A: Well, the difficulty with the pictures was something that I did not discover until far too late, the artist who was hired to do the pictures... see, this was done by a packager. Someone who came to me, and done guides before, and came to me and said 'I would like to do this, and here is one I did for Marion Zimmer Bradley, and here's the one I did for Bob Silverberg, and here's the one I did for Jack Vance, and would you, you know..' I said alright, this looks good, and I called up these people and they said that things went well, but my publisher... the artist was hired to do a certain number of black and white drawings. And as soon as this guy got the package together he went to my publisher, my .. who said yeah, I'd like to publish this. And my publisher said 'No, I'd like to have color drawings, not black and white, and you want to do x number of drawings, but I would like five times as many illustrations. And that was all good, except that the artist contract... what I did not know was that the artist contract called for a flat fee. And the man who put the package together did not increase the amount of money that he was going to pay the artist. The artist was then asked to do five times as many drawings, in color, instead of in black and white for the same amount of money. His enthousiasm dwindled. [laughter] Now if I had known about this, I would have given the artist some money out of my own pocket, to get better pictures. I couldn't understand why the man who had sat in my study, and drawn such wonderful sketches just from my of-the-cup descriptions, was suddenly making drawings that seemed very... not very good. But... that was the reason.

Reports from signings

Oh he aslo made excuses for Mr Sweet?? er cover art guy. He said the publishers dont give him enough time a nd yes he did read Eye of the World before drawing the cover. He said mr sweet? is a slow ass artists but a good one.

Somehow, the topic wandered over to his Conan novels, and one of the booksellers said he had heard that the art department had serious debates as to whether the scantily-clad warrior-woman should be flung over Conan's  shoulder on the cover, or held tightly to his chest.  Jordan (dirty old man that he is) quipped that "over the shoulder" was the obvious choice, for perfectly mercenary reasons.  He then went on to say that if the cover art 
included some only partially covered buttock, that the book sold markedly better.  He also claimed that it made little difference whether it was the amazon's skin or Conan's, which got a rise out of the observers.  So I asked the obvious question: "Are you going to have a talk with Darrell Sweet about this?"  He gave a wry grin and said, "This is a different kind of series..."  But he did say that he has gotten several letters asking for Rand's butt to appear on the cover...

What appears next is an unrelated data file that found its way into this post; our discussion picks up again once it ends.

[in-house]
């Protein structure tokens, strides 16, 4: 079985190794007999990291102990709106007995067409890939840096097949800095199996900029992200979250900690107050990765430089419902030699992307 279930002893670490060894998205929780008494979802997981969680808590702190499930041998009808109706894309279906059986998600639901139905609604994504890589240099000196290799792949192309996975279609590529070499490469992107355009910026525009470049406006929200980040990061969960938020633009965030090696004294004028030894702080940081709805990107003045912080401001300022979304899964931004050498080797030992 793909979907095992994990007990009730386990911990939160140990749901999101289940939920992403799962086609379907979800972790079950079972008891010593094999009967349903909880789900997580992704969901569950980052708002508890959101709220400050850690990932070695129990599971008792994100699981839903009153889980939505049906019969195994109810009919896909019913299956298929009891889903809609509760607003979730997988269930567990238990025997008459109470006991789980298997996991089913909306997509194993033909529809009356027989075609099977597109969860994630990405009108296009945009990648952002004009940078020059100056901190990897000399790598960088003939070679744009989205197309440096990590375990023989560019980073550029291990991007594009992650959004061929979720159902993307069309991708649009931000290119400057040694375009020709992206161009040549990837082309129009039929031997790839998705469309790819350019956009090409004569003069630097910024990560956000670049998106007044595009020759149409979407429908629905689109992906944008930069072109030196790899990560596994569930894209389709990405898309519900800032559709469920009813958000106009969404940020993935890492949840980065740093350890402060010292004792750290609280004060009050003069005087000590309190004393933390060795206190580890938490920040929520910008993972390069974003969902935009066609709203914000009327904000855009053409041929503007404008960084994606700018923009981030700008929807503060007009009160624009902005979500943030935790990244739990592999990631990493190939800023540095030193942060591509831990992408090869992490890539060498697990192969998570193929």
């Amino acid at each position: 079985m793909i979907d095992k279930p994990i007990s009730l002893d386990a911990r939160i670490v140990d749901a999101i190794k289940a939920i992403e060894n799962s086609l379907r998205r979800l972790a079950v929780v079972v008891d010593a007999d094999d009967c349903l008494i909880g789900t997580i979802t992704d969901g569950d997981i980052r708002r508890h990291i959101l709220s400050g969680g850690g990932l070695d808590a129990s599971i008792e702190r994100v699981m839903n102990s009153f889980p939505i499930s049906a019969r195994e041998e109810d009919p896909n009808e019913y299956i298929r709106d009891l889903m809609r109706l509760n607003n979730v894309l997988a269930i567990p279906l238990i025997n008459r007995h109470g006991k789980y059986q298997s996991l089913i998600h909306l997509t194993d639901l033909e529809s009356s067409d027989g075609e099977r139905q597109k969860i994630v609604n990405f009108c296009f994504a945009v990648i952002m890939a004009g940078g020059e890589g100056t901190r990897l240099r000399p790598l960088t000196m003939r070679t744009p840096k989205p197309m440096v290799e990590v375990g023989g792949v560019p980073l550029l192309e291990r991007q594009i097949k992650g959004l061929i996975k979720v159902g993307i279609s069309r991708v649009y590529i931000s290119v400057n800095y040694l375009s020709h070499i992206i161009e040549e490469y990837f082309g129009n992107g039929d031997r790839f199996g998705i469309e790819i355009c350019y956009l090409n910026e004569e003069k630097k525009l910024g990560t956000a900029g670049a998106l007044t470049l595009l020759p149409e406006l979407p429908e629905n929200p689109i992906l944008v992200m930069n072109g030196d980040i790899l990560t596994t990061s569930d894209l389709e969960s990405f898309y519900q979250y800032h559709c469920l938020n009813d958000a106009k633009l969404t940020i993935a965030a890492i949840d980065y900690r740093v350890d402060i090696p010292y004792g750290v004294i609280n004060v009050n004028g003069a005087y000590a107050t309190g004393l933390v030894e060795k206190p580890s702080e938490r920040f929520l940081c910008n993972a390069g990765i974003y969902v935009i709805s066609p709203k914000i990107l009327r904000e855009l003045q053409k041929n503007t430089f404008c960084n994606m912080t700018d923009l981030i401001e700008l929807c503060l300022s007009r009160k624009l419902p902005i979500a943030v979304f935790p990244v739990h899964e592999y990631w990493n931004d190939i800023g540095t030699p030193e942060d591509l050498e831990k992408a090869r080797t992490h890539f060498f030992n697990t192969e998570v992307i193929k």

Someone asked how he chose the cover artist, and we got a nice long spiel with some previously unknown information.  Jordan and his wife went through bookstores picking out books based on their (if they liked it) cover art and finding out who did the cover.  It came down to two artists, Darrel K Sweet and Michael Whelan.  The deciding factor was that Whelan wants the manuscript to read for a year before he will deliver a cover, and they just couldn't wait that long.They are apparently considering a later reissue of the entire series with different covers, perhaps by Whelan, once it is complete.
Some stores simply won't carry fantasy, so all the books have been issued without cover art to expand the market. This came up in response to aCoS paperback being artless. Why we haven't seen any of these others without art, I don't know.

Sweet Criticism and General Commentary
* Rand is NOT tall enough.
* The Path of Daggers details are mostly right, at least.
* Rand has a different face on each cover.
* DKS has never done the trollocs right: "They are NOT hairy men with animal-like helmets." *

Detail problems with Sweet are due to communication difficulties; there is not much time or opportunity for input.
* Path of Daggers: "The Elvis cover."
* A Crown of Swords: "The pugilist cover."
* Lord of Chaos: "Take my room key, please!"

I was surprised by the candor of RJ's remarks regarding Sweet's covers.  At least we know he is just as  exasperated by them as we are.  If only Michael Whelan and Jordan had been able to work a deal out--man.  Talk about poster-worthy and collectible art.